Remember Blockvest? The ICO entangled in a web of deceit with the SEC for its fraudulent securities offering? Reginald Buddy Ringgold III’s case is back under the microscope as the SEC seeks sanctions over false evidence.
Blockvest – A Fraudulent Securities Offering
The Blockvest ICO was first thrust into the purvue of the SEC in Oct 2018 when the Commission claimed that the company was raising funds for financial products promising double-digit returns.
In November of that same year, a court ruled that the SEC had failed to provide enough evidence that Blockvest’s BLV token was a security. But that wasn’t to be the end of the Blockvest saga.
Like a dog with a bone, the Securities & Exchange Commission continued to hound Reginald Buddy Ringgold III.
Not only was the Commission convinced that Blockvest was guilty of holding a fraudulent securities offering to the tune of $2.5 million, but it was further revealed that Blockvest was falsely claiming that its upcoming December 2018 ICO was registered with the SEC.
The Blockvest website and marketing materials certainly provided the image of legitimacy. As well as supposed approval from the SEC, they also proudly boasted the logos of major financial regulators. In reality, none of the companies nor regulators listed had ever partnered themselves with Blockvest.
To provide the “veneer of legitimacy,” Ringgold even went so far as to create a fictitious agency called the Blockchain Exchange Commission, which he claimed regulated the “blockchain digital asset space.”
By Feb 2019, the SEC had managed to convince the court that the BLV token was a security after all and continued to aggressively pursue the case.
There were at least two settlement conferences in 2019. The first failed to reach a deal and the second was not attended by Ringgold (resulting in sanctions and a fine of approximately $900).
The Blockvest Case Goes from Bad to Worse
If things weren’t looking bleak enough for Ringgold and his friends, last Friday, things took another turn for the worse. The agency declared that he had submitted at least one forged and one false declaration in a desperate attempt to hoodwink the court and beat the enforcement action.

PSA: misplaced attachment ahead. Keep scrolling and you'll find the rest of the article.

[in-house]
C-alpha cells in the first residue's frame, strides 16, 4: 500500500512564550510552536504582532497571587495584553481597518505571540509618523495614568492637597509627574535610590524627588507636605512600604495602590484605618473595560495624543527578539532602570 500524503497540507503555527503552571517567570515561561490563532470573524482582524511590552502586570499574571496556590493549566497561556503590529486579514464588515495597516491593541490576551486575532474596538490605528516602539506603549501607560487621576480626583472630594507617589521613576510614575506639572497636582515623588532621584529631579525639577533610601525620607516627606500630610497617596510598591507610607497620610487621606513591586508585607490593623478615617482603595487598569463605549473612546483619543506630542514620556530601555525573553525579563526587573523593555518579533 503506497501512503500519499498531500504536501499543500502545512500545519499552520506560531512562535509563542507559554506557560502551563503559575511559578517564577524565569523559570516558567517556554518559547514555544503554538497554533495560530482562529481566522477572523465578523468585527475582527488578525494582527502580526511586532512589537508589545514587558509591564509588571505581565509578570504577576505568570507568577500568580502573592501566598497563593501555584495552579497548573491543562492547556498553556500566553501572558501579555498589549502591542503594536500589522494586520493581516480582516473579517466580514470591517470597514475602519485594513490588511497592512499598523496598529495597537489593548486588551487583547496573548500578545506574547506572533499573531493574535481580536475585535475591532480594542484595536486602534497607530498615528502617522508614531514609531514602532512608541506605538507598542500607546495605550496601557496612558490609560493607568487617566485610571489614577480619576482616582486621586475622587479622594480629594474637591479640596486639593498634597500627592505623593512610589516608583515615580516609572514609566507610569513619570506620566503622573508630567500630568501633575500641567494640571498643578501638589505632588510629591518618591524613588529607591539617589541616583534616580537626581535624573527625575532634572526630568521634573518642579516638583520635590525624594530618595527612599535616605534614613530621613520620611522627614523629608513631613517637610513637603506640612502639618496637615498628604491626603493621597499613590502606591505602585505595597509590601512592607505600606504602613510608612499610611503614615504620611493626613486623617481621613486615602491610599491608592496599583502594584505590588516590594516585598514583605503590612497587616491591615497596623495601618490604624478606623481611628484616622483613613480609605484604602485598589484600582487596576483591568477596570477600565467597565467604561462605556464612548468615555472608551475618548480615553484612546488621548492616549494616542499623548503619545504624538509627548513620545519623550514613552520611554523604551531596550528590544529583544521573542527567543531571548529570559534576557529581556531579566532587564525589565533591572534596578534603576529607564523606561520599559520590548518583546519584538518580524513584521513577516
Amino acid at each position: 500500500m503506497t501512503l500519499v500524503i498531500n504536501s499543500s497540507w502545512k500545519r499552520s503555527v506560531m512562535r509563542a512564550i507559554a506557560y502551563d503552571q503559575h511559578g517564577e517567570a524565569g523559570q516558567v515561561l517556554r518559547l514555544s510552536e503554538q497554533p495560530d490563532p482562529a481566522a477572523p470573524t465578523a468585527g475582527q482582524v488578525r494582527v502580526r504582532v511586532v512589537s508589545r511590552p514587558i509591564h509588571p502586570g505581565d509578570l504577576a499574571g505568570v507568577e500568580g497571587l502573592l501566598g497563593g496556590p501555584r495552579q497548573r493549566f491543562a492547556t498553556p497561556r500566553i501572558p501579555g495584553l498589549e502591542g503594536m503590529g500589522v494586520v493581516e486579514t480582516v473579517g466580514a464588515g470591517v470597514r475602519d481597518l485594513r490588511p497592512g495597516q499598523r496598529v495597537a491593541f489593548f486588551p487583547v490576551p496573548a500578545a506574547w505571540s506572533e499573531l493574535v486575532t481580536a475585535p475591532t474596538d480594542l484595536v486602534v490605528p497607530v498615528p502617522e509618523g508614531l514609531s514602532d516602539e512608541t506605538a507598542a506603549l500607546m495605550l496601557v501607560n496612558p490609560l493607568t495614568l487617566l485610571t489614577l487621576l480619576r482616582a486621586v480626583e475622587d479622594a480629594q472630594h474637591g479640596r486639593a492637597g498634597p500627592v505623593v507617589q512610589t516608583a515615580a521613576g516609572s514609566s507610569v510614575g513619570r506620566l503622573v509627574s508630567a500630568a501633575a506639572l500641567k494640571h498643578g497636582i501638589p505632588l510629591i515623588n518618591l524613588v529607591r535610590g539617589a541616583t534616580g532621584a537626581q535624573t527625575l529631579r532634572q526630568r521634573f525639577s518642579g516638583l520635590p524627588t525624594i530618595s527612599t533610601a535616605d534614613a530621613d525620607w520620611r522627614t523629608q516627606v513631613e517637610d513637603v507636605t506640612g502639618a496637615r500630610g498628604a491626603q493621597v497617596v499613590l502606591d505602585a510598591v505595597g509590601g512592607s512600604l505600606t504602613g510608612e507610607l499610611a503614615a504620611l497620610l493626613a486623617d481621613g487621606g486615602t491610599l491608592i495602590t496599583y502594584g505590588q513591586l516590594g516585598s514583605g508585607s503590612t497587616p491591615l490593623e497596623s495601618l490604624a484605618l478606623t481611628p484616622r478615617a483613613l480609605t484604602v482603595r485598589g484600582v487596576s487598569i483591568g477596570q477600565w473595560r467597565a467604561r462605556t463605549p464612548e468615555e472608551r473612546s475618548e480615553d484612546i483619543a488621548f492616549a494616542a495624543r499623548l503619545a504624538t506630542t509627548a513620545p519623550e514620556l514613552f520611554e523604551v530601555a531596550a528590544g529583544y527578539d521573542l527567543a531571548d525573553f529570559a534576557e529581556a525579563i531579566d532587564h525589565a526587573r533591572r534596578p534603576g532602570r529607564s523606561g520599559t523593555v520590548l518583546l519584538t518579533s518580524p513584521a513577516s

The Blockvest founder convinced two pre-ICO investors to submit false statements. They were asked to negate the fact that they bought tokens with the belief of receiving returns. Another investor was also asked to lie about a payment made for $147,000, pretending it was for the company’s development costs. The SEC argued,
Because this deception impacted the adjudication of a central legal issue in this matter and caused irreparable prejudice, the SEC requests that the court impose liability against defendants on the SEC’s claims prior to considering [an] upcoming [summary judgment motion]
These false materials so tainted the credibility of any defense evidence, that there is no reason for the court to review this evidence for a triable issue of fact.
Ringgold Admits to ‘Making Mistakes’, Denies Illegal Offering
Ringgold has apparently admitted to ‘making mistakes’ (perhaps the understatement of the century). If fraudulent securities offerings and misleading marketing weren’t enough, add tampering evidence, forging signatures, and badgering witnesses to the list.
Even so, the Blockvest founder maintains that none of the tokens sold were securities. He insists that all the pre-ICO investors were ‘test investors’ working on the Blockvest exchange. This fact is vehemently contested by the SEC who can apparently demonstrate that pre-ICO investors included strangers who expected to make a profit.
Judgment based on all these factors will be forthcoming, so keep your eyes open. In the meantime, the SEC is calling for an order of default liability (sanctions) based on Ringgold’s attempts to deceive the court.
“Their knowing submission of false and forged declarations … has imposed on this court just such an untenable task of applying the securities laws to defendants’ lies,” the agency said.
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